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More than a million homes have already gone solar in the U.S., and many more homeowners are considering installing solar. If you’re in the market for solar, you probably want to know what actually happens during a solar panel installation, or even how to install solar panels yourself. There are five big steps that need to happen after you sign your solar contract before the solar panels on your roof can actually power your home, and a lot of it is behind the scenes. To show you what you can expect, we’ve outlined a simple five-step guide for the typical solar installation process.
How to install solar panels: five main steps
There are five major steps to a solar installation that your chosen solar company will generally follow:
- Engineering site visit
- Permits and documentation
- Ordering equipment
- Solar panel installation
- Approval and interconnection
It’s always good to start with a broad overview. Start out by watching EnergySage’s time-lapse video, Solar Installation in Less Than a Minute (check it out below), which shows one of EnergySage’s pre-screened solar installers assemble a 6.7 kW solar energy system on a home in Newton, Massachusetts. The happy homeowners now save $2,250 on their electricity bills every year thanks to their new solar panels and will break even on their investment in just five years.
Video: what does a real solar panel installation look like?
How to install solar panels step by step: what is involved in the solar panel installation process?
Installing solar panels doesn’t happen overnight – there’s a process for what needs to happen to get your panels ready to begin powering your home. Overall, from the day you sign your contract with your installer, it will typically take between one and three months before your solar panels are grid-connected and producing energy for your home. We’ve outlined the five-step solar panel installation guide below:
1. Engineering site visit: the first step to getting your solar system installed
After you sign your solar contract (whether it be a lease, loan, cash purchase or power purchase agreement), an engineer will come by your property to evaluate the electrical status of your home and ensure everything is compatible with your new energy system. This engineer will typically work directly for your installer, but could also be an independent provider contracted by your installer. You can expect the engineering site visit to occur soon after signing with your installer.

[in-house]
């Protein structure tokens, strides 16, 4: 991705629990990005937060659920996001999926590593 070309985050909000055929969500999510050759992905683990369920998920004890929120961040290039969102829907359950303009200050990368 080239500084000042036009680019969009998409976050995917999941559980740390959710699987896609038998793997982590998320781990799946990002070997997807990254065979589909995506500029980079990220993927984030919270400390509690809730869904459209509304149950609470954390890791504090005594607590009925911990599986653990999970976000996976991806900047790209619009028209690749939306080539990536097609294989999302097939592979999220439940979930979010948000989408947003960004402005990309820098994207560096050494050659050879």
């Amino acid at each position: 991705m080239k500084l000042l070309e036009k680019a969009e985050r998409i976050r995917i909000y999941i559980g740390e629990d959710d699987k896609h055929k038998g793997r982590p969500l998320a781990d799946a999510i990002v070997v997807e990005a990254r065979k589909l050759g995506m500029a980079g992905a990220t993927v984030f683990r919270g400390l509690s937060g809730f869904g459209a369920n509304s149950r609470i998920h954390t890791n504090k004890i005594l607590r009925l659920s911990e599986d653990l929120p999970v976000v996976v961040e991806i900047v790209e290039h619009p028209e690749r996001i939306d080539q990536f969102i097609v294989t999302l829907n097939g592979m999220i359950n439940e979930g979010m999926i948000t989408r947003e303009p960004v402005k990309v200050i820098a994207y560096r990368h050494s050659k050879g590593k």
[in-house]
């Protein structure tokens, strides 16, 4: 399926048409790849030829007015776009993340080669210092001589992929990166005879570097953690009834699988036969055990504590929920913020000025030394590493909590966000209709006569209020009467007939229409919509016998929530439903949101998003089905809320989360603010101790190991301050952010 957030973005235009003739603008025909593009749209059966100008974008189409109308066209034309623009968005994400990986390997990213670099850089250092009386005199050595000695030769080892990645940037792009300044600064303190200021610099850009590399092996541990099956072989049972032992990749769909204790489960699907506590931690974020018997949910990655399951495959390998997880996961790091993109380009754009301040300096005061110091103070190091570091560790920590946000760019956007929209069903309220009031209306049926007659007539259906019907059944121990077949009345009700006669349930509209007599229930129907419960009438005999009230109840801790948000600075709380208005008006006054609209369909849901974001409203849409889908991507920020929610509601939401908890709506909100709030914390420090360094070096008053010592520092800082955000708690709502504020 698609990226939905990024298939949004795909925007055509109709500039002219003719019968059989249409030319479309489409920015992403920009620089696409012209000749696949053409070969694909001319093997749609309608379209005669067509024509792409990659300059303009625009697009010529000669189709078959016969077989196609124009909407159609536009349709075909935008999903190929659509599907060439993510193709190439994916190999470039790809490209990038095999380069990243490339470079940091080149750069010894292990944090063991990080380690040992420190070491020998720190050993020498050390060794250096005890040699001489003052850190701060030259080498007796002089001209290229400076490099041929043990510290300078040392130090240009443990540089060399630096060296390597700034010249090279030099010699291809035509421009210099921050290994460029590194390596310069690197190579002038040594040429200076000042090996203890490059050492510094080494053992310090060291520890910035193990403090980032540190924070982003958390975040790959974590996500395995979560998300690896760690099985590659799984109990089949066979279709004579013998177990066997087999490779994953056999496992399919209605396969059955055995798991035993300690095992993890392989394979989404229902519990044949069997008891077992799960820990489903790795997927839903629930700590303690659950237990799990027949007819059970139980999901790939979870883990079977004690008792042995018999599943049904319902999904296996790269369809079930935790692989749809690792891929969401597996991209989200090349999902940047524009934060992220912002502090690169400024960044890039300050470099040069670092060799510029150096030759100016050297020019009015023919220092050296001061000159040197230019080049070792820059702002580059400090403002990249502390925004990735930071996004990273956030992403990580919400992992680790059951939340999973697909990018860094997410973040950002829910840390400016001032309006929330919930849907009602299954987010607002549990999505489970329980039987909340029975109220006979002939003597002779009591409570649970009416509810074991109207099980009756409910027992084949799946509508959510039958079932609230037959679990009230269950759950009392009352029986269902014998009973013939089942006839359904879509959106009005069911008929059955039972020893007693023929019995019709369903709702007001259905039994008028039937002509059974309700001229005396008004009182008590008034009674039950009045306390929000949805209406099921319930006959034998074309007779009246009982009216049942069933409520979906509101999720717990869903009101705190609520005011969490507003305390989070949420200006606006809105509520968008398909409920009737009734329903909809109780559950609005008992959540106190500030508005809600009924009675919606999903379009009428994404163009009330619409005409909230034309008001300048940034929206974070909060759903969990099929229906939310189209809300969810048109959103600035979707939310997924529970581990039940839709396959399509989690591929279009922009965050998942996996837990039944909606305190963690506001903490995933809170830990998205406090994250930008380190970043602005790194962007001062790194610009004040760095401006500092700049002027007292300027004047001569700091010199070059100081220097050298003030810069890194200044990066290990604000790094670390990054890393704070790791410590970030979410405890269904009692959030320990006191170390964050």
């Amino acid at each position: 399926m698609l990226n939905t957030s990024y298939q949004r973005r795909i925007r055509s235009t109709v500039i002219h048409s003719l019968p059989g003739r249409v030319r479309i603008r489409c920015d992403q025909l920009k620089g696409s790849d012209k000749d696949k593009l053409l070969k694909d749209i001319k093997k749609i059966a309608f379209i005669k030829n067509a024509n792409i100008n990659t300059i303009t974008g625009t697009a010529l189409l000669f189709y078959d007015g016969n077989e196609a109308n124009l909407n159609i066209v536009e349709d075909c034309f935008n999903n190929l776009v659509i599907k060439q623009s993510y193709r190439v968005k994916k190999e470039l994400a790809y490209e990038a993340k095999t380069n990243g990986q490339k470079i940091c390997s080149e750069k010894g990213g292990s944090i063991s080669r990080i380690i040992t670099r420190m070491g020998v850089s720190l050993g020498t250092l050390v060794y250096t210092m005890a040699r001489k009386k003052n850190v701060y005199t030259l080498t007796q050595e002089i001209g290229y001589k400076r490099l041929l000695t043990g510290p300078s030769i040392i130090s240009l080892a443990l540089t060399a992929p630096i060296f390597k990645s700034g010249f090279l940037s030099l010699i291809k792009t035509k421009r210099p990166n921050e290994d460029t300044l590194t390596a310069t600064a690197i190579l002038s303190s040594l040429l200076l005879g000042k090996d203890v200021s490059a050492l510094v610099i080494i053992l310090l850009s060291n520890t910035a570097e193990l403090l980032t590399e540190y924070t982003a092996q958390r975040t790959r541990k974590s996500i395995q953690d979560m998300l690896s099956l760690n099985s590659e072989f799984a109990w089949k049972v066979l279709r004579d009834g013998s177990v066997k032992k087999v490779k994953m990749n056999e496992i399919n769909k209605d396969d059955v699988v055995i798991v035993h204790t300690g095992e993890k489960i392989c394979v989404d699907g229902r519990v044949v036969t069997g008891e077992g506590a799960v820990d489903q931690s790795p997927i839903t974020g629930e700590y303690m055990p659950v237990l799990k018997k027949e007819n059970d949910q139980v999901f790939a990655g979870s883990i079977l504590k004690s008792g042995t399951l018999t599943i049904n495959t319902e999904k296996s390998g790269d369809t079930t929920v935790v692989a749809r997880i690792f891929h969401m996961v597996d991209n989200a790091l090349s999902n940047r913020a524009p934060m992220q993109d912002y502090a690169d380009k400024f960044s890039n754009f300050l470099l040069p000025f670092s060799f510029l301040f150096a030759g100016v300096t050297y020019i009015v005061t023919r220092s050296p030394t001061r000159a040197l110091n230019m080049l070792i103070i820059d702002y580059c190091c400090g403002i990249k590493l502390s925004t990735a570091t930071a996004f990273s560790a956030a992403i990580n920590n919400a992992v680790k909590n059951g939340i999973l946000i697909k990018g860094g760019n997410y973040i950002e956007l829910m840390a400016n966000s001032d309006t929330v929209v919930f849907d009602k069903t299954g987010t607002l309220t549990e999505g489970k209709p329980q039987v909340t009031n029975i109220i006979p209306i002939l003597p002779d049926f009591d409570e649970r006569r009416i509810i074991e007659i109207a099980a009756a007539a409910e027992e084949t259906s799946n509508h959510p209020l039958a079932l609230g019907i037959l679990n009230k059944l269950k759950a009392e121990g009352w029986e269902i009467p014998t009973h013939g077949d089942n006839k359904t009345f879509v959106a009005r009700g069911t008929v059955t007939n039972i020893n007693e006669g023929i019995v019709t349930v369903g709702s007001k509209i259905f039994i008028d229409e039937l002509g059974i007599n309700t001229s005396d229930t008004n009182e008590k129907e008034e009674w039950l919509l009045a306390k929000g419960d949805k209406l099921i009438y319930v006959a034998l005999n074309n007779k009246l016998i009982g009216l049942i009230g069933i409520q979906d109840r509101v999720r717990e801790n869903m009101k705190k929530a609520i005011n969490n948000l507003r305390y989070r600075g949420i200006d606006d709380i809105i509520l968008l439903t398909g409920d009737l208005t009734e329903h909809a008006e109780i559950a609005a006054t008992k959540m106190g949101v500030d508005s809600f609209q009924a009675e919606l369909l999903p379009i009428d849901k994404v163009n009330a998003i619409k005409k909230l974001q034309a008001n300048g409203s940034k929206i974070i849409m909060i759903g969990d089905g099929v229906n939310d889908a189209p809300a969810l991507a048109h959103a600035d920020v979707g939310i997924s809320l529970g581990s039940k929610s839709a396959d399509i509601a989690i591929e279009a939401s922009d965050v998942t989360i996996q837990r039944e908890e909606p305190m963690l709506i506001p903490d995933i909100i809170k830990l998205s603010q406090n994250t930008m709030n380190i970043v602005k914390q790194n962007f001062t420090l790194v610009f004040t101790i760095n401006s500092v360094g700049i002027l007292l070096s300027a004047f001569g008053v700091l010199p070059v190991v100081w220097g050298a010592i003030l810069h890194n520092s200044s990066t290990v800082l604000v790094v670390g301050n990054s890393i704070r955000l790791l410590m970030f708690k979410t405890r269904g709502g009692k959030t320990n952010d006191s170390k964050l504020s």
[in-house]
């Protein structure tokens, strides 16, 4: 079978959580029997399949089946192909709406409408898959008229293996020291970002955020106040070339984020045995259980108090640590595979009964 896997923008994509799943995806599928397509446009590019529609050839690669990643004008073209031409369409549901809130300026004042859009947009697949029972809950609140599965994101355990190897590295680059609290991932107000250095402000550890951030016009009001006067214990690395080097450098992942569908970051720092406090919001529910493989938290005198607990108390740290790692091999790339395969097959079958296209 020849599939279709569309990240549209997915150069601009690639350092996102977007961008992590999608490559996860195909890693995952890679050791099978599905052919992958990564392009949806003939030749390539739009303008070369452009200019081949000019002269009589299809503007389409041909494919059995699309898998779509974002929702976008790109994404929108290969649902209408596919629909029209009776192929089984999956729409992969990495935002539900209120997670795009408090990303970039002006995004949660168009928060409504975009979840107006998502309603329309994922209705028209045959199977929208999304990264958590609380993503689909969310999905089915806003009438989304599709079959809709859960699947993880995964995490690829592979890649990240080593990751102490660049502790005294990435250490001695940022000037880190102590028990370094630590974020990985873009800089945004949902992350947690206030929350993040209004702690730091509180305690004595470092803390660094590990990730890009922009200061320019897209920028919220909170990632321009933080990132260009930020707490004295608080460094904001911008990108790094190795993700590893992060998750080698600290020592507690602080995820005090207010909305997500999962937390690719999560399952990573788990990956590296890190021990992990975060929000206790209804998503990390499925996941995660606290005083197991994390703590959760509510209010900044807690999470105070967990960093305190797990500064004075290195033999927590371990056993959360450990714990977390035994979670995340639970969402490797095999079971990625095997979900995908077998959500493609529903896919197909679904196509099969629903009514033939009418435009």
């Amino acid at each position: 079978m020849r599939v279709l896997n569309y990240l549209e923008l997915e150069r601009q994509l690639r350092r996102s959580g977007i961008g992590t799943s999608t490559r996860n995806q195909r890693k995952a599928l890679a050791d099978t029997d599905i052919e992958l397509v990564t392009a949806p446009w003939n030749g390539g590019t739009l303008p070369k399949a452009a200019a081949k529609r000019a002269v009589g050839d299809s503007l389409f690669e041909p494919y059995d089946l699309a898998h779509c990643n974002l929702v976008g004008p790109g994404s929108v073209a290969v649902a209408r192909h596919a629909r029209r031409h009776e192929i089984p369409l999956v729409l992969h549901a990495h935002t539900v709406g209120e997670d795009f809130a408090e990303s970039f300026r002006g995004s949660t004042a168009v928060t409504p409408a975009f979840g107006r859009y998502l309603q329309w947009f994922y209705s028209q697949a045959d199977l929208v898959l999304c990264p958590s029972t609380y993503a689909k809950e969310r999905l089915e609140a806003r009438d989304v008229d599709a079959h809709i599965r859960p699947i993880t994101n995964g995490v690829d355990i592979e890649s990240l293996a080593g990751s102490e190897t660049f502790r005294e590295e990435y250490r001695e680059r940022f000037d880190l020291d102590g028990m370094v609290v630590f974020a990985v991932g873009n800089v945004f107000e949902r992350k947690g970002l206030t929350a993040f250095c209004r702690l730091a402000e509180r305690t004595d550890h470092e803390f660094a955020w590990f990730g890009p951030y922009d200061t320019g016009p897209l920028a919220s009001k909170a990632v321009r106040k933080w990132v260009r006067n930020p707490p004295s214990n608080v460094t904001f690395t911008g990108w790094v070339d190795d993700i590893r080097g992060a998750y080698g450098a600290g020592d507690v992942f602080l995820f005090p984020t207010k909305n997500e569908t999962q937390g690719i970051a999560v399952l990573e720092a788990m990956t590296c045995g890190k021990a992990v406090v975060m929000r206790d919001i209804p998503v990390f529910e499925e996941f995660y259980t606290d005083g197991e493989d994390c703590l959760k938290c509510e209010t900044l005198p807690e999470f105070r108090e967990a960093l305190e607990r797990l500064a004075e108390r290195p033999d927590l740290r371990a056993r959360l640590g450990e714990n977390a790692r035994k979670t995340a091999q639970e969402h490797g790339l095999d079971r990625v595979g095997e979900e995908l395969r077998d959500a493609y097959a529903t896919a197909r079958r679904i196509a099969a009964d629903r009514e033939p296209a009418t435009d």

During the visit, the engineer will evaluate the condition of your roof to ensure that it’s structurally sound. He or she will also look at your electrical panel – the grey box in your basement – to see if you’ll need to upgrade it. If you hear from an installer that they need to upgrade the electrical panel, that means that your new solar panels will require more amps of current and the ampere capacity of your electrical box will need to increase.
It should be noted that this engineer visit is different than a general site visit which is when an installer evaluates your property to consider system size, roof type, angle of roof, shading, etc. before any contract is signed. Additionally, though an engineer will typically come by, in some cases the installer can take photos of the property and conduct their own measurements of the roof and the engineer will be okay with signing off without doing his or her own visit.
2. Permits and documents: the logistical paperwork required for your solar panel installation
As with any big financial decision, installing solar panels involves a lot of paperwork. Luckily, most of this paperwork is dealt with by the installer – regardless, it’s always a good idea to know what’s going on behind the scenes of your solar installation. One of the main things you’ll be applying for will be state and federal solar incentives such as the federal ITC, local solar programs, clean energy financing initiatives like PACE, government rebates and solar renewable energy certificates (SRECs).
In addition to applying for incentives, you will need to fill out other paperwork like building permits. These permits are specific to where you live. For example, certain states require that a roof has three feet of clear space surrounding the solar panels, whereas other areas of the U.S. will allow you to install panels across the entire surface of your roof. Your installer will know the restrictions and requirements of the states in which they operate, and can help you figure out which permits you need – in many cases, the installer will fill out this paperwork for you.